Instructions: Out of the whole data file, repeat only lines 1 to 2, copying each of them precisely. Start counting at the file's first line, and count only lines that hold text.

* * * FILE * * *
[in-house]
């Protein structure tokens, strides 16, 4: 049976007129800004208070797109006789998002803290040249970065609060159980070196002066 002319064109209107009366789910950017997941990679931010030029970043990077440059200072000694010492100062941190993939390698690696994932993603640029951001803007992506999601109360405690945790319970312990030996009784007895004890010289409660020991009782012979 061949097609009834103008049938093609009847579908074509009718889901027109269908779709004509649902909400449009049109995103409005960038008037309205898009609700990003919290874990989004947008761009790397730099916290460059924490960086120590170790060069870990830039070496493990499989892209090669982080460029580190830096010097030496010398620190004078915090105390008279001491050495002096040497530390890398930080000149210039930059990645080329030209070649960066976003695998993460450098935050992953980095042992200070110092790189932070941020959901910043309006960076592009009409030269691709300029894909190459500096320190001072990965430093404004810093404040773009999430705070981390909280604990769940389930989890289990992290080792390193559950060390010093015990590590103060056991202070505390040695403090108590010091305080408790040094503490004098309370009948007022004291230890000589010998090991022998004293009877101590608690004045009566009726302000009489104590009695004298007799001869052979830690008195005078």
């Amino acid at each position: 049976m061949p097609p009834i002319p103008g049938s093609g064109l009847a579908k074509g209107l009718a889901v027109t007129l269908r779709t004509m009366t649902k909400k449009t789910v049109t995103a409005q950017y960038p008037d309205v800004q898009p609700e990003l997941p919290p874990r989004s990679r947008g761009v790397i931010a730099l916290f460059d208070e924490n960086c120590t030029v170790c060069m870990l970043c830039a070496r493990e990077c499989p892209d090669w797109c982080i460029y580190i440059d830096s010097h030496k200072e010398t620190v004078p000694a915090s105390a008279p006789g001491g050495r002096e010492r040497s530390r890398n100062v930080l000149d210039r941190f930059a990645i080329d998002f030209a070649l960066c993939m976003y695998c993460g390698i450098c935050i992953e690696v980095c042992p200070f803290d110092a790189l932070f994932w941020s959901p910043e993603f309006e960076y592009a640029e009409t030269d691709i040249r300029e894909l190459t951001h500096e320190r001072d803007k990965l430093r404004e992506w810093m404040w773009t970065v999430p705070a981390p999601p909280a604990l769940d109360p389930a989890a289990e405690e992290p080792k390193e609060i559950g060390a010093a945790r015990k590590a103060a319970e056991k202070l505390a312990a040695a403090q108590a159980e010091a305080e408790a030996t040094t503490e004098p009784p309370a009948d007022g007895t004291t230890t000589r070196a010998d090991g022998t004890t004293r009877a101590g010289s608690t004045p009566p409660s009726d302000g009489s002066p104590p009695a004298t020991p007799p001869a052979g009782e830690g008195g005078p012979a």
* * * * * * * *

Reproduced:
[in-house]
């Protein structure tokens, strides 16, 4: 049976007129800004208070797109006789998002803290040249970065609060159980070196002066 002319064109209107009366789910950017997941990679931010030029970043990077440059200072000694010492100062941190993939390698690696994932993603640029951001803007992506999601109360405690945790319970312990030996009784007895004890010289409660020991009782012979 061949097609009834103008049938093609009847579908074509009718889901027109269908779709004509649902909400449009049109995103409005960038008037309205898009609700990003919290874990989004947008761009790397730099916290460059924490960086120590170790060069870990830039070496493990499989892209090669982080460029580190830096010097030496010398620190004078915090105390008279001491050495002096040497530390890398930080000149210039930059990645080329030209070649960066976003695998993460450098935050992953980095042992200070110092790189932070941020959901910043309006960076592009009409030269691709300029894909190459500096320190001072990965430093404004810093404040773009999430705070981390909280604990769940389930989890289990992290080792390193559950060390010093015990590590103060056991202070505390040695403090108590010091305080408790040094503490004098309370009948007022004291230890000589010998090991022998004293009877101590608690004045009566009726302000009489104590009695004298007799001869052979830690008195005078």